|M.Sc Student||Shahar Yoad|
|Subject||Tipping Point in Neighborhood Identity: The Role of Social|
Institutions in Haredization of Kiryat Yovel
|Department||Department of Architecture and Town Planning||Supervisor||Dr. Meirav Aharon|
|Full Thesis text - in Hebrew|
Jerusalem witnessed Homogenic Haredi areas developing over the years in the older neighborhoods, aimed at coping with the “concern over the influence of Western culture.” Over the past decades, the high natural increase of the Haredi population coupled with the housing density in the older neighborhoods resulted in a considerable move of Haredi population to secular neighborhoods. This “Haredization” is a spatial-social process of exiting the walls of the Haredi areas, and has the power to change the destination area’s character. "Haredization" is not a neutral term, it is perceived as occupation, as a suppression, like a black cloud, quite literally.
This research deals with a specific point referred to as the Tipping Point, where the transformation reaches a ridgeline, namely, the change of expectations of the population with regards to the character and identity of the neighborhood. The institutions of the neighborhood that shape social, demographic and cultural changes in the neighborhood stand at the core of this research. We try to understand the role of these institutions in the conflict between the different groups, on the neighborhood identity and their influence on the social construction of the neighborhood area, namely the territory.
This research seeks to understand the context of the move of the Haredi population to Kiryat Yovel neighborhood in Jerusalem, through qualitative and constructivist research including deep, detailed and diverse descriptions collected through participating observations and interviews. In particular, this research focuses on the role of the neighborhood institutions - the processes of setup, shaping and co-influence of the individuals on the institution and the institution on the individual, in determining the identities of the different groups that are at the center of the conflict over the “Haredization” of the neighborhood.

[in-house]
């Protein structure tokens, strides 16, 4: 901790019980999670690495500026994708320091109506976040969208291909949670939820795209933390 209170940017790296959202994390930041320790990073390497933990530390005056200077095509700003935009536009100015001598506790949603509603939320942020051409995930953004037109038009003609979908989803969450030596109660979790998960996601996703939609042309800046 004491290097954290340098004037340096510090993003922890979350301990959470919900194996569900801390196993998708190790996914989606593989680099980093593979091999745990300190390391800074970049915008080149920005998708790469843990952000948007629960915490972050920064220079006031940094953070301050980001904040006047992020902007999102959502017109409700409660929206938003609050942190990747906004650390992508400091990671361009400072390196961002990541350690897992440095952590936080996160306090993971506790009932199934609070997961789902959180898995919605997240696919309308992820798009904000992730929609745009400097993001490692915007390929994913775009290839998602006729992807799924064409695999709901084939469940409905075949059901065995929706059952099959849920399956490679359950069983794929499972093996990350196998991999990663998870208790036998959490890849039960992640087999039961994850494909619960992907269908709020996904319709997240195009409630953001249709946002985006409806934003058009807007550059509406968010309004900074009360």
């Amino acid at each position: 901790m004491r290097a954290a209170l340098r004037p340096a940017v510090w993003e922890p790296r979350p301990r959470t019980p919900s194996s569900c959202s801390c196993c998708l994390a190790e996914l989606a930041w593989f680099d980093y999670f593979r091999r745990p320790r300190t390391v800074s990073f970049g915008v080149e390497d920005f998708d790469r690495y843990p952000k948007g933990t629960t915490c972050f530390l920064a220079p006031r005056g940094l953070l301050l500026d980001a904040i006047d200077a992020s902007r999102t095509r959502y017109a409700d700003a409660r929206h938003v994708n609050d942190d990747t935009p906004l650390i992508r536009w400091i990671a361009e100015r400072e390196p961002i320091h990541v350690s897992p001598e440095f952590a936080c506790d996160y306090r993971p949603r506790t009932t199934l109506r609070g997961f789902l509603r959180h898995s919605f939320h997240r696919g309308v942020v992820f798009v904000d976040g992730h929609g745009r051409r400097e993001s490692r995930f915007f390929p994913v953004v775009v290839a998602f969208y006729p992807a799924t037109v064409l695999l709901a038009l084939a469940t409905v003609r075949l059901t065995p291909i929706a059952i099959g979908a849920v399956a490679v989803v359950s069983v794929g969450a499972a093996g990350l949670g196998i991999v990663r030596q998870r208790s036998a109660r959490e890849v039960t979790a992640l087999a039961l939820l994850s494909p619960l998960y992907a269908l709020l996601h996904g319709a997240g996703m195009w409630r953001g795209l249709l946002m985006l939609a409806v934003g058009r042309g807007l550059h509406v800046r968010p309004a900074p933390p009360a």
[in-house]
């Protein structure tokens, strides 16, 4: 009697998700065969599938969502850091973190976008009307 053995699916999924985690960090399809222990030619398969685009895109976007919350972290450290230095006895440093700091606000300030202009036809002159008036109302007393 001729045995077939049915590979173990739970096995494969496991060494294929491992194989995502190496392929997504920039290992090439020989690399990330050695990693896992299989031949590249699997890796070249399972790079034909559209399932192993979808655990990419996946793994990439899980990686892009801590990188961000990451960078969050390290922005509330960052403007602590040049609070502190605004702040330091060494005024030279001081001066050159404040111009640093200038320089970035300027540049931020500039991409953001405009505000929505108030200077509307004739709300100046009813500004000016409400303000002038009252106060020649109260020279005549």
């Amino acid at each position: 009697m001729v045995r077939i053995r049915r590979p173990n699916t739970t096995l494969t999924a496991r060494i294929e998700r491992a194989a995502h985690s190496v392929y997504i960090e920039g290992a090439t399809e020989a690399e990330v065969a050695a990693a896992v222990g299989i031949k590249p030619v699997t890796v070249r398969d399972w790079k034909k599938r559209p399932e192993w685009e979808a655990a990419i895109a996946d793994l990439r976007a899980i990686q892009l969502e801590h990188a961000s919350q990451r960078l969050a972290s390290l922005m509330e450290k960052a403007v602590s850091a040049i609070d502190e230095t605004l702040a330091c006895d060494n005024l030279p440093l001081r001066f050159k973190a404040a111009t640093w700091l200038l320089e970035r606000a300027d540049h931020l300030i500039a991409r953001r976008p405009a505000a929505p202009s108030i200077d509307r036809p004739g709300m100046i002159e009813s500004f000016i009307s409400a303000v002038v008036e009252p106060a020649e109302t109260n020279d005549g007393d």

The theoretical framework of this research take apart the concept of Haredization into four major elements which I believe, component the understanding of the changing process in Jerusalem: (a). The territoriality of holiness, (b). The role of institutions in creating a social climate, (c). The tipping point theory and (d). Conflicts between social groups.
Contrary to the common premise whereby a Haredi/non-Haredi confrontation generates a demographic match point that results in a change the neighborhood nature, in this dissertation I claim that the friction between the Haredi and non-Haredi groups boils down to a conflict over social institutions and the public codes that they imply. These conflicts are constantly present whilst the collective identities are at an ongoing negotiation. There is no resolution in the urban area in these processes, but rather the categories of “secular” and “Haredi” are subject to constant change.